The very idea of self-constitution seems paradoxical: How can a self constitute itself unless it is already there to do the constituting? This appearance might lead us to suppose that talk of self-constitution cannot be taken entirely literally – that what gets constituted is a kind of unity whose first and natural site would be a metaphysically given condition, such as a human life. I argue that this appearance is entirely misleading and, correlatively, that talk of self-constitution can and should be taken literally. When we do, we must allow that wherever the unity that is characteristic of individual rational agency is constituted, there we find a person; and this can happen within boundaries narrower than a single life, so as to constitute multiple persons within it, and wider than a single life, so as to constitute group persons spanning many human lives. This metaphysics of the self does not afford the sorts of Kantian moral implications for which Christine Korsgaard has argued, because it can be situated in a metaphysics of value that denies categorical force to any and all values, including the constitutive normative demands of rationality, as well as moral demands.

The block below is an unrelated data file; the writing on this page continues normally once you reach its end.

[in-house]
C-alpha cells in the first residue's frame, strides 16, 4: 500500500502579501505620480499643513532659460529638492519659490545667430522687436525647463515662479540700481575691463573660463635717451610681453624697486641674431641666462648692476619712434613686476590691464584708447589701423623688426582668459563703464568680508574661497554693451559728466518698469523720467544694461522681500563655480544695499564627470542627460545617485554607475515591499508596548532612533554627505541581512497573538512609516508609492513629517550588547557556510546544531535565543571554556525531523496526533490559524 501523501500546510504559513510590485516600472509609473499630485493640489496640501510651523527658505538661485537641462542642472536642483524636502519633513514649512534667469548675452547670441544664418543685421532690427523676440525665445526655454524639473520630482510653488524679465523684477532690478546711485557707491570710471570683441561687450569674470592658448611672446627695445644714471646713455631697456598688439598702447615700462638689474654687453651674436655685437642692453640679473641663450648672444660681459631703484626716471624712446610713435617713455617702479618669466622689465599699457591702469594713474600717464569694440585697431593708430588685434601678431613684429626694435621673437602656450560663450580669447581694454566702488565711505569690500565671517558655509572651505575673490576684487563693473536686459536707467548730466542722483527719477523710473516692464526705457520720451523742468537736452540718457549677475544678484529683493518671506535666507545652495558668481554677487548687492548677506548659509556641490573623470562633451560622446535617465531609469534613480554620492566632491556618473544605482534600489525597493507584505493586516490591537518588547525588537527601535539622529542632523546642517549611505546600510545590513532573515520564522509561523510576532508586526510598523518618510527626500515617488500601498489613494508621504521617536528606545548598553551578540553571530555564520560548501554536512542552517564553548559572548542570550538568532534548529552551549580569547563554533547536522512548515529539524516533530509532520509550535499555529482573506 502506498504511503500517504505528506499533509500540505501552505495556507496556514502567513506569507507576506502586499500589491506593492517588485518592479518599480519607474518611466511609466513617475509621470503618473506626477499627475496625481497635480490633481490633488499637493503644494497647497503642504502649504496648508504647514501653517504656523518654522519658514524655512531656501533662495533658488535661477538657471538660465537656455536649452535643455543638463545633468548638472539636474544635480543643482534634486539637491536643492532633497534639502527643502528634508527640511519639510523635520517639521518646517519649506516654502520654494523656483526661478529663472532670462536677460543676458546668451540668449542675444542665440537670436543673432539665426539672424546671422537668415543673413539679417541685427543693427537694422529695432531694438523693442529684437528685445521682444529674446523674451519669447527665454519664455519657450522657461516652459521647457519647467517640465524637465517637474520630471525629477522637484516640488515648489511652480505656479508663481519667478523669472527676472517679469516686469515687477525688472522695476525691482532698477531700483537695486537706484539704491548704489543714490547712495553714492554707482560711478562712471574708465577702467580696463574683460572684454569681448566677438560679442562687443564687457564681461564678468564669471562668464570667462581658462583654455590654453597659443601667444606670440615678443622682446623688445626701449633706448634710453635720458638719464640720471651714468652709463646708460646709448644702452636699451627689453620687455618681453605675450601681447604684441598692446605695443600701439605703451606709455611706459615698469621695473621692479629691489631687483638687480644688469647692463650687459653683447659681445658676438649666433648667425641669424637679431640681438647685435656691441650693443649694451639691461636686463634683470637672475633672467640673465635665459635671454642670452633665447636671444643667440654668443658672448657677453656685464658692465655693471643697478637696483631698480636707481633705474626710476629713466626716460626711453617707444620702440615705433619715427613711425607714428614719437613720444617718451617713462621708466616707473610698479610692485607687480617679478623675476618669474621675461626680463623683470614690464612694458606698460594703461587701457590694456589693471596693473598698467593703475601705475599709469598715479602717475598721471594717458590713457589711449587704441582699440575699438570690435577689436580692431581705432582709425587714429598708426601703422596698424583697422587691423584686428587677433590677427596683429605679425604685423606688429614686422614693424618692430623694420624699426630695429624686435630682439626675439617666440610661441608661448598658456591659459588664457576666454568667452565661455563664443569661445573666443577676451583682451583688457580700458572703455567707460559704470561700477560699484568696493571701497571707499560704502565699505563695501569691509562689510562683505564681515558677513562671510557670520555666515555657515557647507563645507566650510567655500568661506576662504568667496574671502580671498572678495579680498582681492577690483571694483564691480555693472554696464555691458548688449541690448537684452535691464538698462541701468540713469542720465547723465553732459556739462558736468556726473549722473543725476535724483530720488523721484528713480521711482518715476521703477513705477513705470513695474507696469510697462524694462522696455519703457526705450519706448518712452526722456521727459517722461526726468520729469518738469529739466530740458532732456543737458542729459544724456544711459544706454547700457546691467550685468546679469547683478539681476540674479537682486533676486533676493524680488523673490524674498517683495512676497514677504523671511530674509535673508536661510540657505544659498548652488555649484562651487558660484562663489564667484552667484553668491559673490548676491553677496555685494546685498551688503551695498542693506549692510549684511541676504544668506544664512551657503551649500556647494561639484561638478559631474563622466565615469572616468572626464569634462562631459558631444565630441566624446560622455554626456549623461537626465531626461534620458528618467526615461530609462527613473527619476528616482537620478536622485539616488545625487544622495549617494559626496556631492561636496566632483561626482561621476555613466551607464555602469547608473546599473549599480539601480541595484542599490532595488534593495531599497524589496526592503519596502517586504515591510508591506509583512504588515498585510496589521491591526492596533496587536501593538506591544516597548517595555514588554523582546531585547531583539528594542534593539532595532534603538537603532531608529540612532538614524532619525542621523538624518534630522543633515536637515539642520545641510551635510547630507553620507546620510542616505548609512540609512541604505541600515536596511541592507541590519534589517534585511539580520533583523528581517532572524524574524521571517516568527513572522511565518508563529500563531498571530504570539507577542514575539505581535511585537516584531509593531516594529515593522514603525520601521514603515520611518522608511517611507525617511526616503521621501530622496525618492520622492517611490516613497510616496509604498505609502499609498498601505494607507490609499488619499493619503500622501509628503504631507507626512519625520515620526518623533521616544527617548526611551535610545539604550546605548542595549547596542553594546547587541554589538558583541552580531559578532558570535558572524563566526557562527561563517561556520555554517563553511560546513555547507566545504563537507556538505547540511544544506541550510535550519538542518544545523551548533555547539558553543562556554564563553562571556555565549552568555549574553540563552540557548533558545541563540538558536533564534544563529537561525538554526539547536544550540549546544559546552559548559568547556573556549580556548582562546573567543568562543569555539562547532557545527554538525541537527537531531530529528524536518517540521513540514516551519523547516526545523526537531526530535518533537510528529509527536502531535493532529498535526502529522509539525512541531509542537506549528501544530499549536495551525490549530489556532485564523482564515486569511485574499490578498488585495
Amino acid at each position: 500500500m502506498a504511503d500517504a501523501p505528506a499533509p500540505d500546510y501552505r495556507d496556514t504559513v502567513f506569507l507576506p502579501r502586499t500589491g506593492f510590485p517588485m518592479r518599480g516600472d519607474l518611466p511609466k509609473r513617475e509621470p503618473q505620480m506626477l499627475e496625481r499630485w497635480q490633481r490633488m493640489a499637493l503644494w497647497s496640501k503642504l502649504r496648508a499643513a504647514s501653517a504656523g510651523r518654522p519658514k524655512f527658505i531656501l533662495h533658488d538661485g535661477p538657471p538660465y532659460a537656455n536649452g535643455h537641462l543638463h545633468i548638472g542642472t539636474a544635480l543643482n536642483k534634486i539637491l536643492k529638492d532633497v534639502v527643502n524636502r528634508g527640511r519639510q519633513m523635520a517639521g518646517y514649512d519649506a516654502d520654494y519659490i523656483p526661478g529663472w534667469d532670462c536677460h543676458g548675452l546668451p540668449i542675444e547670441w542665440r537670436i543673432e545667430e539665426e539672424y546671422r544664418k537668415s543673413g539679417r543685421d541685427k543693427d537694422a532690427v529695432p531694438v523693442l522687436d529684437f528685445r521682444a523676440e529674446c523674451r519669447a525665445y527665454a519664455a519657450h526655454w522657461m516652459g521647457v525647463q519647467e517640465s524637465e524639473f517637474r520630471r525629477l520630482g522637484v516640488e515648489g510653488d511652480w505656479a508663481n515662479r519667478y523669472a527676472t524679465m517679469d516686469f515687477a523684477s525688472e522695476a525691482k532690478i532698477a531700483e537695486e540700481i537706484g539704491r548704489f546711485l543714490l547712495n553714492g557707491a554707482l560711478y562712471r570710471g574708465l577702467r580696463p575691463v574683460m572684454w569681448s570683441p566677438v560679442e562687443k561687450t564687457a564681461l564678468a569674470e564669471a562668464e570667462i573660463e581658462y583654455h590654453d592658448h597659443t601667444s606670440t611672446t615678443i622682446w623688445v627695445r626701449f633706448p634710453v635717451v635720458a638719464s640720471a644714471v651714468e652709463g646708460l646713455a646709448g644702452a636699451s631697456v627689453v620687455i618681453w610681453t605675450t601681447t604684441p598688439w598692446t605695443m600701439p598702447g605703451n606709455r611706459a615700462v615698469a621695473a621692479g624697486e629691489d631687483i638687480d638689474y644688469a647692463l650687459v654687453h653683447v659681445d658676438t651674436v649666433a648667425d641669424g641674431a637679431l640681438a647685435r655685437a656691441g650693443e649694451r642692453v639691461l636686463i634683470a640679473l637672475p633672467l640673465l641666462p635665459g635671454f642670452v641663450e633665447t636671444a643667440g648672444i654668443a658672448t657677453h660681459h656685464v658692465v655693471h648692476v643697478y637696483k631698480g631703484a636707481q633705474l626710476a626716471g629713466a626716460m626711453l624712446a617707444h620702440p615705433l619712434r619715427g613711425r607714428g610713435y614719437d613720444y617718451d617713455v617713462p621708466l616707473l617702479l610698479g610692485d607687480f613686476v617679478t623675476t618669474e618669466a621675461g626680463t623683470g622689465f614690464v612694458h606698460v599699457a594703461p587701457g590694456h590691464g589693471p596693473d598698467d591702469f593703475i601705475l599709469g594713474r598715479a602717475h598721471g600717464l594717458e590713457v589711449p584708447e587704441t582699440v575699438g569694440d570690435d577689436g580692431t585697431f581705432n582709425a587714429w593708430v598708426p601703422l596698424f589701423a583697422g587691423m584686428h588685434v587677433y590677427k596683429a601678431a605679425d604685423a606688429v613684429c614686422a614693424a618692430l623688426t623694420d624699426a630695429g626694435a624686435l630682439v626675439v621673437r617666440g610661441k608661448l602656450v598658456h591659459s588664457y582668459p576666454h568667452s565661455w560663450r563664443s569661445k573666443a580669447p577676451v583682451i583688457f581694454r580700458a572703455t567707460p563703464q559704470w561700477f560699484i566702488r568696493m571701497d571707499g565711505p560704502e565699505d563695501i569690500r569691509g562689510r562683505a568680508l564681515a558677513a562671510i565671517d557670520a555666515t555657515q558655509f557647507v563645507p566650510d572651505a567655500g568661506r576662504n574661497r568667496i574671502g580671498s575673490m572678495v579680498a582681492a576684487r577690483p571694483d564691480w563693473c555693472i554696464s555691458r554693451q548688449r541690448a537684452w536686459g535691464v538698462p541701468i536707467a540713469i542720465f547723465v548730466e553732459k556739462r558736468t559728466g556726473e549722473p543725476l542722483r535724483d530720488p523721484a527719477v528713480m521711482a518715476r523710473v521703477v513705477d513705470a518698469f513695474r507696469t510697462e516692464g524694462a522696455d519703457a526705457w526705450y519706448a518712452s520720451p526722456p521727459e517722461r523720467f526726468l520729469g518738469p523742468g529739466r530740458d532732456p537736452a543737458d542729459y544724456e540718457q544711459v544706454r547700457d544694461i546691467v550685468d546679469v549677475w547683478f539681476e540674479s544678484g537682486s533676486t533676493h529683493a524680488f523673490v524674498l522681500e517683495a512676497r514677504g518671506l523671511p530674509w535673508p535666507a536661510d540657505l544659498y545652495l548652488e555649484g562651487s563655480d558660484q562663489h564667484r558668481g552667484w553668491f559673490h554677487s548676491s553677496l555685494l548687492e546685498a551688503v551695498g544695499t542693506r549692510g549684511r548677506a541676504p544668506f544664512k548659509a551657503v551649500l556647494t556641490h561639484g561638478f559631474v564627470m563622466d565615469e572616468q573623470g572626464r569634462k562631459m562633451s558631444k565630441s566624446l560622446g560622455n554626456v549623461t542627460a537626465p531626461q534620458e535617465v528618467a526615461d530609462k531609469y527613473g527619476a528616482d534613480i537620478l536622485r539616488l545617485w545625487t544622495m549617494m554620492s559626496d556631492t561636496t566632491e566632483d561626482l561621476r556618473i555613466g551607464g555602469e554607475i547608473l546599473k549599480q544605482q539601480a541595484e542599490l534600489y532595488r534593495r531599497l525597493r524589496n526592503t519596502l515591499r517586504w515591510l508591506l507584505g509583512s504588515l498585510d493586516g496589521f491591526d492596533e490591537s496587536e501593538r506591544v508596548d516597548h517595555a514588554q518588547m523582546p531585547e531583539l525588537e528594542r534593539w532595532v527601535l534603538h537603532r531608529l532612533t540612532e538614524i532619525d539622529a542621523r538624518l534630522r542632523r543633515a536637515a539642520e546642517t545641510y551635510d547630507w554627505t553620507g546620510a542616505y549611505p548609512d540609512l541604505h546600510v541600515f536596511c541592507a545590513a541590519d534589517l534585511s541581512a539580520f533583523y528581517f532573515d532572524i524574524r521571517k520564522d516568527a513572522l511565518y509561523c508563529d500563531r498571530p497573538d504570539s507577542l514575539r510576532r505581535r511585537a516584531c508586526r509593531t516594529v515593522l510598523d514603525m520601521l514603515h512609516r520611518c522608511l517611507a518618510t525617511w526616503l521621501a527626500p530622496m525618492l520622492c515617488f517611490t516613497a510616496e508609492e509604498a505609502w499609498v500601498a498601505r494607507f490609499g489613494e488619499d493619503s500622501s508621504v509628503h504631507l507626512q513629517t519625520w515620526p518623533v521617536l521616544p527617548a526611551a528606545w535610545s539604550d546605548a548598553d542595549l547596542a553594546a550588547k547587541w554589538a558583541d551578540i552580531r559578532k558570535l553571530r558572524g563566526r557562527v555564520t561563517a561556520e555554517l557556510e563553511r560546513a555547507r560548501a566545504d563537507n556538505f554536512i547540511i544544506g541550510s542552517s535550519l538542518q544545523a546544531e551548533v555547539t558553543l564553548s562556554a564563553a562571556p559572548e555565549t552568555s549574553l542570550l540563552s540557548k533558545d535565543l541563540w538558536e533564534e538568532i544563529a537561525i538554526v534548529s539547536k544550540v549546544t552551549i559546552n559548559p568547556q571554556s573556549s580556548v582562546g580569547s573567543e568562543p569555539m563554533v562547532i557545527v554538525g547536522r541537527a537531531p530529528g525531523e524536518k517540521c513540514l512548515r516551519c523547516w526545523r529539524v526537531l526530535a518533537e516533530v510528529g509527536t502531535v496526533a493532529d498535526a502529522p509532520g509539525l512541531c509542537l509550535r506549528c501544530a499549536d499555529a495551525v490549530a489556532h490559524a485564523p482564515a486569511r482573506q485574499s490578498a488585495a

Halla Kim (Sogang University)
Kant and the Fate of the Four-Seven Debate
In this talk, I reinterpret the well-known Four-Seven Debate of the middle Joseon dynasty in Korea in the language of Kant (1724-1840) and employ the latter’s autonomist moral theory to shed light on the debate. In his original position, Yi Hwang 李滉 (Toegye 退溪, 1501-1571) connects the Four Sprouts (四端) with pattern-principle (li 理) and the moral mind-heart, while he connects the Seven feelings (七情) with gi (氣) and the human mind-heart. He thus seems to maintain the ontological separation of the Four and Seven, even though they are phenomenologically inseparable. In a nutshell, for Toegye, the Four issue from li while the Seven issue from gi (理氣分屬). This view resembles some leading aspects of Kant’s moral theory. For example, the Four may be compared to the moral, rational feeling based on reason described in the Groundwork, and Critique of Practical Reason, while the Seven can be viewed as originating from desire. Toegye’s li thus functions much in the same way as Kant’s reason (Vernunft) as it is what makes possible the materialization of ethical ideals. Indeed for Toegye, li can act by itself; li issues (理發) on its own; it moves (理動) and comes into being of itself (理自到). In other words, li is the autonomist source of moral motivation. Similarly, Kant holds that reason alone can give rise to the good will, i.e., morality.